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CDFA’s Ross: State to work with ag on electric-car mandateCDFA’s Ross: State to work with ag on electric-car mandate

California governor announced plan allowing only electric-powered vehicles to be sold as new starting in 2035.

Tim Hearden

October 7, 2020

3 Min Read
Karen Ross talking with Jamie Johansson
California Department of Food and Agriculture Secretary Karen Ross speaks with Jamie Johansson, president of the California Farm Bureau Federation, during a meet-and-greet at the state Capitol in Sacramento in 2019.Tim Hearden

California’s top agricultural official says the state will work with farmers to help them comply with an executive order proposing that only electric-powered passenger vehicles may be sold in the state beginning in 2035.

Gov. Gavin Newsom on Sept. 23 told a press conference the state was committing to a “firm goal” to phase out the sale of new gasoline-powered vehicles within the next 15 years and was encouraging other states to follow suit, the New York Post reported.

The board also plans to mandate by 2045 that all operations of medium- and heavy-duty vehicles be zero emission where feasible.

State Department of Food and Agriculture Secretary Karen Ross says the California Air Resources Board will bring agricultural interests to the table as it develops regulations to ensure that 100 percent of in-state sales of new passenger cars and trucks are zero-emission by 2035.

“The words ‘technically feasible’ are there for a purpose,” Ross said, adding that regulators will consider “where the technology is and what the economics are” as they implement the order.

“I have a list of questions and I’ll be meeting with CARB next week,” she said during Tuesday’s monthly State Board of Food and Agriculture meeting, which was held virtually. “We’ve also started a dialogue with equipment manufacturers and we’ll be planning some ag meetings.”

Related:California ag faces a decade of challenges

The secretary said it will be important for the state board to address and outline certain “priority areas” for agriculture. She noted there will be ample opportunity for ag interests to give input.

“It is a regulatory process with a lot of due process,” Ross said. “We want to make sure we’re up front with our work and not just waiting for the process to start next year.”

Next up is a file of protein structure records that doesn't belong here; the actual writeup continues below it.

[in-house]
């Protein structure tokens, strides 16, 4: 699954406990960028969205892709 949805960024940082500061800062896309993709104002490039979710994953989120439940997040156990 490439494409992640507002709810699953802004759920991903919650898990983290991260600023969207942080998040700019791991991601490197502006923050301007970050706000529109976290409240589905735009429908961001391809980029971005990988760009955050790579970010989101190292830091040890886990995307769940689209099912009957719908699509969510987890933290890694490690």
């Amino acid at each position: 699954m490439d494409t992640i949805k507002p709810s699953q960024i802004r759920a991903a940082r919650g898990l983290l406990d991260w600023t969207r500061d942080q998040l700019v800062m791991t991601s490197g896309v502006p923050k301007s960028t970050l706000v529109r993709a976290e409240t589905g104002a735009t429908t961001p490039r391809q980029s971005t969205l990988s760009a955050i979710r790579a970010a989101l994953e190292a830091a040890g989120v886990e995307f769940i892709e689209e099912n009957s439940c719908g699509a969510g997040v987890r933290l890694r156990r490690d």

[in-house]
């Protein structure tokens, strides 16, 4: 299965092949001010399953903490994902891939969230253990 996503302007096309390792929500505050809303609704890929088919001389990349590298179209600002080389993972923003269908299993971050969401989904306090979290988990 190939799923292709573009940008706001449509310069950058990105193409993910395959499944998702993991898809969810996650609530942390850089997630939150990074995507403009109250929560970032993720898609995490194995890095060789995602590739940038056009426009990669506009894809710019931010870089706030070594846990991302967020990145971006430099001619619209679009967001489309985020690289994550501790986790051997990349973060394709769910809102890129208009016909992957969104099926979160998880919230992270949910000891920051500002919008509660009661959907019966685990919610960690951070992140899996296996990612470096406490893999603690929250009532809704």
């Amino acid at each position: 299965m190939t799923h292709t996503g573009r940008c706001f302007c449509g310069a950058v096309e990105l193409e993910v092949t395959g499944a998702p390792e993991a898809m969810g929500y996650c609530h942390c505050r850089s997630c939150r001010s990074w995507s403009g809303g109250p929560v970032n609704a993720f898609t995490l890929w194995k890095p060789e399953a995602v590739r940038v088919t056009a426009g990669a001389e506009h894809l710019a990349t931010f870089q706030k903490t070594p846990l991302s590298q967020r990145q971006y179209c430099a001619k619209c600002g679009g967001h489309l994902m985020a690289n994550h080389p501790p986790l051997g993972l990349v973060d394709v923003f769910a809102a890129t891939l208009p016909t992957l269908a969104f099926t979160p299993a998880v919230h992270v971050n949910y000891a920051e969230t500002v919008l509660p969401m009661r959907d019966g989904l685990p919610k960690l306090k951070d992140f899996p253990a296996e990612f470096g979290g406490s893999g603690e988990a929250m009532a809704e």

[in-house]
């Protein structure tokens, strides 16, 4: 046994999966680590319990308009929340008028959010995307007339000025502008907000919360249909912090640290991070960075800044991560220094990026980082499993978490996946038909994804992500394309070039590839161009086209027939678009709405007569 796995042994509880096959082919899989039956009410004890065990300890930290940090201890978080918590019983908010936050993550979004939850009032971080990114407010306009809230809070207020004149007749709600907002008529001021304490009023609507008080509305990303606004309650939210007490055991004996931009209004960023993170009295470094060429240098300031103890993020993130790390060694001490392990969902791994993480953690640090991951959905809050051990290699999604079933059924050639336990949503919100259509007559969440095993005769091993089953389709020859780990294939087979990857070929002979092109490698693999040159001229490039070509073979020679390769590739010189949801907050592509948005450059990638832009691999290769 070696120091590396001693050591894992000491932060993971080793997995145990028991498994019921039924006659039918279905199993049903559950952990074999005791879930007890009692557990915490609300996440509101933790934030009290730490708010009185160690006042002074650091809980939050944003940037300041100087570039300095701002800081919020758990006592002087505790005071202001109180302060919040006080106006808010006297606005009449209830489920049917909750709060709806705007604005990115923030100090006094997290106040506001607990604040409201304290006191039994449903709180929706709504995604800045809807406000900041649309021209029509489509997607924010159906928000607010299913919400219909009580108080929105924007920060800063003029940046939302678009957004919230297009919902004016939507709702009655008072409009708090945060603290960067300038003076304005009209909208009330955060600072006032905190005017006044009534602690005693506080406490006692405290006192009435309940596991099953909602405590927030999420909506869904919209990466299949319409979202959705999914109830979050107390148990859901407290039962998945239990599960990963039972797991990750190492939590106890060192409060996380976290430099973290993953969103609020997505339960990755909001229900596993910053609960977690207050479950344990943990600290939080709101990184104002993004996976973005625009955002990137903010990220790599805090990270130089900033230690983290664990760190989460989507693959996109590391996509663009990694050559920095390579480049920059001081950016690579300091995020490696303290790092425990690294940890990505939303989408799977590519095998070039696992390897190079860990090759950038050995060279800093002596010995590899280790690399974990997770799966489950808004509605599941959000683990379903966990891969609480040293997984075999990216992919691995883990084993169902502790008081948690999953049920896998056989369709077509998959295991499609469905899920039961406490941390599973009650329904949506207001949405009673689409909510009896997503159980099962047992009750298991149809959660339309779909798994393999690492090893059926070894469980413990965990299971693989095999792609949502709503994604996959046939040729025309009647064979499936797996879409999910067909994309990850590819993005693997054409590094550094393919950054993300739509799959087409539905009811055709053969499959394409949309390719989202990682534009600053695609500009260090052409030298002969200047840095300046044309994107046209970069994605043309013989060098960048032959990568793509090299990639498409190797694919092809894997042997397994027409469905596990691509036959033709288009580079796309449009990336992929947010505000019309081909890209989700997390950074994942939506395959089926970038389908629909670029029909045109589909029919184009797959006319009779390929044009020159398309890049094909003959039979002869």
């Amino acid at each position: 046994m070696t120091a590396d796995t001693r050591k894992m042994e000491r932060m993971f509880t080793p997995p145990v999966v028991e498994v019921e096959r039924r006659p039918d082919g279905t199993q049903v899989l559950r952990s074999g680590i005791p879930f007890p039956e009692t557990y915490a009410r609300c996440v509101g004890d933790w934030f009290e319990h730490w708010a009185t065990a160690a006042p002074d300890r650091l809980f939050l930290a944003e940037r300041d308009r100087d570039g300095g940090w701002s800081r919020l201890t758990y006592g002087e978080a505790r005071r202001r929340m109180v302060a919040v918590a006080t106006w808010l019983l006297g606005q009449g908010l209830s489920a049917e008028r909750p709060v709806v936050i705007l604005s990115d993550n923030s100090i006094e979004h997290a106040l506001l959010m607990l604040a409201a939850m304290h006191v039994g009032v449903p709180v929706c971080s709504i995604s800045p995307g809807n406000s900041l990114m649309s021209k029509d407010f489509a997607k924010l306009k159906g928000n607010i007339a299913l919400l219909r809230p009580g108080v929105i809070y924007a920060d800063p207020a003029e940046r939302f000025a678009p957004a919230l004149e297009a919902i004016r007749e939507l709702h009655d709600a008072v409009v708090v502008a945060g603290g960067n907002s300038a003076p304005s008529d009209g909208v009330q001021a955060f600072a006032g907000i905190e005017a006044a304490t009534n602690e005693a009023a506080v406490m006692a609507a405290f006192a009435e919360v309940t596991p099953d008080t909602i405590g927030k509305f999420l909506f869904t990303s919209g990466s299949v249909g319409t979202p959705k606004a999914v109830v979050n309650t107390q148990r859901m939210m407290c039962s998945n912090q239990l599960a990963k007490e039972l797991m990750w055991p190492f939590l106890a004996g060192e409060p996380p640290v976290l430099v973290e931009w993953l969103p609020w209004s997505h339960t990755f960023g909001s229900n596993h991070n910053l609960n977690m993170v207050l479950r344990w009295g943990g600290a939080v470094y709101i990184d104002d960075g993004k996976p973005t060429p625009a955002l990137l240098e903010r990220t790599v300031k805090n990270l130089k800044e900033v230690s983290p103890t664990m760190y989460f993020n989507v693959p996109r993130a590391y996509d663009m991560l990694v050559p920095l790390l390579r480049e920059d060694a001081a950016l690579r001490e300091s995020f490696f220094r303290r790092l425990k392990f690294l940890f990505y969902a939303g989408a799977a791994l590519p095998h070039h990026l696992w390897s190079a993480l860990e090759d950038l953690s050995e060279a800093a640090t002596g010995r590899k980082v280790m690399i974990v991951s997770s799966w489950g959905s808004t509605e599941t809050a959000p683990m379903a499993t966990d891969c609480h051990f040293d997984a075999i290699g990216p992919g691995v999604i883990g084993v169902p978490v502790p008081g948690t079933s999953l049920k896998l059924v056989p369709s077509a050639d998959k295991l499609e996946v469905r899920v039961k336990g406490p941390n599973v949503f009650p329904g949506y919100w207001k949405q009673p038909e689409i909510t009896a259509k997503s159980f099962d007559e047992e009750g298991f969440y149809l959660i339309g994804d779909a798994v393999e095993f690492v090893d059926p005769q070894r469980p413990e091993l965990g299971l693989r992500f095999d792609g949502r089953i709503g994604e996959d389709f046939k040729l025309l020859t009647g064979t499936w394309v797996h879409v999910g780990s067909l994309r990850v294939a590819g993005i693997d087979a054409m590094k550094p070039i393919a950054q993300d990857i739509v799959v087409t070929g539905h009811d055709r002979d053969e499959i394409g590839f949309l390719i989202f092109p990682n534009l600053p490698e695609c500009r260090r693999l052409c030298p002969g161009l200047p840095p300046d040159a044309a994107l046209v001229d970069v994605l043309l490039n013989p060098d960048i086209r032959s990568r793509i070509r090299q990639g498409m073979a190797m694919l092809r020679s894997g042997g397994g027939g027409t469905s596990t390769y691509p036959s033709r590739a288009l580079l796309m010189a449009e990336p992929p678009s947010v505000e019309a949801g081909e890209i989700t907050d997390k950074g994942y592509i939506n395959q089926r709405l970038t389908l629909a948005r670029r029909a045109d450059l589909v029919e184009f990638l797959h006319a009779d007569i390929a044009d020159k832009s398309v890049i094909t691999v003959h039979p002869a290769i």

Blaming climate change

The order comes as Newsom and other politicians are blaming climate change as the primary reason for California’s worsening wildfires, as more than 4 million acres in the state have burned this season. The order doesn’t bar Californians from owning gasoline-powered vehicles or selling them as used.

California and nearly 2 dozen other states are suing President Donald Trump’s administration over its rollback of emissions standards enacted under then-President Barack Obama, the Post notes. For his part, Trump is seeking to bar California from requiring the sale of electric vehicles, while Democratic presidential nominee Joe Biden has pledged to speed the adoption of electric vehicles, according to the newspaper.

Newsom’s order requires manufacturers to sell a rising number of zero-emission vehicles starting in 2024.

Related:Ag shrinking under weight of Calif. regulations

State officials contend that by the time the new rule goes into effect, zero-emission vehicles will almost certainly be cheaper and better than the traditional fossil fuel powered cars. The upfront cost of electric vehicles are projected to reach parity with conventional vehicles in just a matter of years, and the cost of owning the car – both in maintenance and how much it costs to power the car mile for mile – is far less than a fossil fuel burning vehicle, officials argue.

“This is the most impactful step our state can take to fight climate change,” Newsom said in his release. “For too many decades, we have allowed cars to pollute the air that our children and families breathe. Californians shouldn’t have to worry if our cars are giving our kids asthma. Our cars shouldn’t make wildfires worse – and create more days filled with smoky air. Cars shouldn’t melt glaciers or raise sea levels threatening our cherished beaches and coastlines.”

There were about 256,800 electric vehicles registered in California in 2018, by far the most among U.S. states, according to the U.S. Department of Energy. But electric and hybrid vehicles still comprise less than 14 percent of California’s vehicle market share, according to InsideEVs, a news site centered on electric vehicles.

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